Dave Olson, Published December 14 2008
'The real deal': Potentially deadly wind, snow choke traffic in Red River Valley; Minnesota National Guard on standbyUPDATED 3:01 p.m.
As wind, snow and cold blasted the Red River Valley Sunday, Cass County Sheriff Paul Laney had these words for anyone thinking of venturing out: "This storm is the real deal. To be caught out in it and not to be prepared, could be deadly."
Blizzard conditions forced the closing of many businesses in the Fargo-Moorhead area, including the West Acres Shopping Center in Fargo.
In Moorhead, the Minnesota National Guard was standing by to aid with emergencies, according to Clay County Sheriff Bill Bergquist.
"They (The Guard) have a tracked vehicle they say can go right over the snow," said Bergquist, who said his own department had deputies on call in communities around the county with the necessary gear and vehicles to deal with snow and winds gusting above 40 mph.
"We have snowmobiles ready," said Bergquist.
Authorities in Fargo and Cass County were busy Sunday aiding motorists whose vehicles became stuck in snow drifts that grew deeper with each passing hour.
"We're advising absolutely no travel. Please honor this request, because conditions are that horrible," said Laney, adding his department had helped many stranded motorists and most could not give him a good reason for having ventured out.
"When we ask them why they're out, they don't really have a good reason," he said.
Laney called Sunday's storm the worst he could remember since the blizzards of 1996-97.
Some Fargo streets, including 19th Avenue North, were closed early this afternoon because of the number of vehicles getting stuck.
Buffalo, N.D., had to deal with more than snowbanks.
The city lost power about 9 a.m. and officials scrambled to set up an emergency shelter in the city's community center.
Power was restored about 5 p.m., according to Buffalo Mayor Philip Weshnevski.
Weshnevski said the problem was a downed line.
The Argusville, N.D., Fire Department handled a small chimney fire at 818 Sugar Drive, Fire Chief Randy Teberg said.
Teberg said he did not know the name of the family living there.
the fire was small, but getting to the scene was difficult. One of the fire department's trucks got stuck in the snow and had to be freed, said Teberg.
He added his department helped motorists who got stuck on the overpass at Highway 4 and Interstate 29.
In one case, two people were taken back to Argusville, where they were staying with local residents.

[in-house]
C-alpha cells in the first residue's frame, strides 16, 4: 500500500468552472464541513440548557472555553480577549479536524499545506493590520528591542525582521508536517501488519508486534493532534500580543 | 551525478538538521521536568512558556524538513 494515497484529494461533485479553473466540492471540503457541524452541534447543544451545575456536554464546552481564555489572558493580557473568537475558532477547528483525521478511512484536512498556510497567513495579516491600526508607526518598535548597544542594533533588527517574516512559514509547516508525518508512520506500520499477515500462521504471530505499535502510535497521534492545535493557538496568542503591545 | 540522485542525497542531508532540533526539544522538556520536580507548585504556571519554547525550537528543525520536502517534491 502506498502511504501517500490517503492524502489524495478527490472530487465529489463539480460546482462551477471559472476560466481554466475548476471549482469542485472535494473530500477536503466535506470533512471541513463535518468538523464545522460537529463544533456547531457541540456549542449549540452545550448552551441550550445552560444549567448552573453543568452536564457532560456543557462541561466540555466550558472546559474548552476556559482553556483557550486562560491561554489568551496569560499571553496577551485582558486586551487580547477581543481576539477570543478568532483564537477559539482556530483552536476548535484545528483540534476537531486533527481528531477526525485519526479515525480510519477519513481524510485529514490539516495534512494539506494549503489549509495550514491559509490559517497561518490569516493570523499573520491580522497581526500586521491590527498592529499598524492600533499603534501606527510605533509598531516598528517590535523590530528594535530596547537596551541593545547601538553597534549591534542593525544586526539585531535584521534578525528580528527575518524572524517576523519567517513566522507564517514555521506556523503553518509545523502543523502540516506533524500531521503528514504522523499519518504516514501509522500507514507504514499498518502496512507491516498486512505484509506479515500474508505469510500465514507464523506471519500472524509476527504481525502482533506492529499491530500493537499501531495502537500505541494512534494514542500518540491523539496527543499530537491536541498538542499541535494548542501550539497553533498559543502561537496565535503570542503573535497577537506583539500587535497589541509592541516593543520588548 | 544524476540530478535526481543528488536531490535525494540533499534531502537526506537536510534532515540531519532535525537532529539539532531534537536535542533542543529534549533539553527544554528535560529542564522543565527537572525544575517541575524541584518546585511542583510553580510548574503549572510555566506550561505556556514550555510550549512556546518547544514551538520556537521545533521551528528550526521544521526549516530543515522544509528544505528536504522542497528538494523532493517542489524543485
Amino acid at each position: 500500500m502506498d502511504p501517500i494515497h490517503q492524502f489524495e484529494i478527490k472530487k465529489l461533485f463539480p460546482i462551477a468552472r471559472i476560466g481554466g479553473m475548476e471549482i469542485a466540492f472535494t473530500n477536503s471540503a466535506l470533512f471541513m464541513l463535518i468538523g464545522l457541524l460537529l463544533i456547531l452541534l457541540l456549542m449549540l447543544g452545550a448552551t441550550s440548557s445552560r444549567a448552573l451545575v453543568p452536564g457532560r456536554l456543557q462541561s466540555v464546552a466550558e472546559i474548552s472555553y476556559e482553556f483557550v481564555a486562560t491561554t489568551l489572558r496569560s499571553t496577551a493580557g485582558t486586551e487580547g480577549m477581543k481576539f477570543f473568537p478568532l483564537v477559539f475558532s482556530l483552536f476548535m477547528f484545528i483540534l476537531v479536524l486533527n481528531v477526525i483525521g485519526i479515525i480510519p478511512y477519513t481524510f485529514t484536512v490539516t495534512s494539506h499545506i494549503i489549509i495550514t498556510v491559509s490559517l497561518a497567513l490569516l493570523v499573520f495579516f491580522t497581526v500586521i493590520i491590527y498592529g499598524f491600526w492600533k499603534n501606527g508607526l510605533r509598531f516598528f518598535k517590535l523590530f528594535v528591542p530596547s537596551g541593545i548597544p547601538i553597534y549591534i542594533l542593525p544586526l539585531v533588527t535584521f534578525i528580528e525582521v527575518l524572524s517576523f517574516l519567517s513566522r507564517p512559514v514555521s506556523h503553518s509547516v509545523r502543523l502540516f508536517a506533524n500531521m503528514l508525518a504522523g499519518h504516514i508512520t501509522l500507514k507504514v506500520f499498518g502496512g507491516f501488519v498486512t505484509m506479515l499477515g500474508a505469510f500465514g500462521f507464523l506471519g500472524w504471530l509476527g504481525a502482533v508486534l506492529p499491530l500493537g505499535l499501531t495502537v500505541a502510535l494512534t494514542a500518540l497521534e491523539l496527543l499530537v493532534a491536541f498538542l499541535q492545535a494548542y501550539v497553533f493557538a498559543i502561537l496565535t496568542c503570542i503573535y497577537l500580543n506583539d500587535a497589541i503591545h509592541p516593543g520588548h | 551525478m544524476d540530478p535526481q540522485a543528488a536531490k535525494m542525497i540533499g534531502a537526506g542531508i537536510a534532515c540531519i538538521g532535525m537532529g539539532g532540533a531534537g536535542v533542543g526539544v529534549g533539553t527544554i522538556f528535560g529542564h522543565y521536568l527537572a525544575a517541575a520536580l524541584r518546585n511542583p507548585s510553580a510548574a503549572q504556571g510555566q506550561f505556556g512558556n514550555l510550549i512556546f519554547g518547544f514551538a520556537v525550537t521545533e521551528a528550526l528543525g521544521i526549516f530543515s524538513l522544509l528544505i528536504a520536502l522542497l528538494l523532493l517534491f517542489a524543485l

West Fargo Police advised no travel in the city.
The heaviest snow accumulations, possibly seven to 14 inches, were expected to occur along and south of a line running from Valley City to the Fargo-Moorhead area and on to Bemidji, according to the Weather Service.
Snow totals of five to 10 inches were expected from Cooperstown, N.D., northeast to Grand Forks, N.D., before the snow tapered off sometime tonight, the Weather Service said.
As of about 2 p.m. the Fargo-Moorhead area had received seven to 10 inches of snow, accoridng to the Weather Service.
Authorities in Cass and Clay Counties were reporting snow drifts four to five feet high in some areas early this afternoon.
The storm made the the F-M Community Bike Workshop's new digs in Fargo a lonely place this afternoon.
Pete Morsch, one of the collective's dozen or so "super volunteers" managed to walk and ride his bike into the shop at the old Woodchuck building at 1418 1st Ave. N. to prepare for its grand re-opening and first anniversary celebration.
"I'm the only guy here," Morsch said at 1 p.m., the party's official start time. "It's pretty quiet and the streets are pretty nasty."
Morsch said he tried to ride his bike through the ruts of four-by-four trucks on the side streets, but had to give that up for foot power until he could make it to the snow emergency routes.
"It's a lonely city out there today," Morsch said.
Morsch said the party will be rescheduled for when the weather settles down, and he can again safely trot out the several plates of Christmas cookies that he was looking at.
Then he perked up. Gas prices were sure to bounce back up and bikers were sure to want to return to the streets, whether or not the weather was bad. "Sometime this winter, we'll host a winter riding clinic," Morsch said.
Reporter Helmut Schmidt contributed to this report.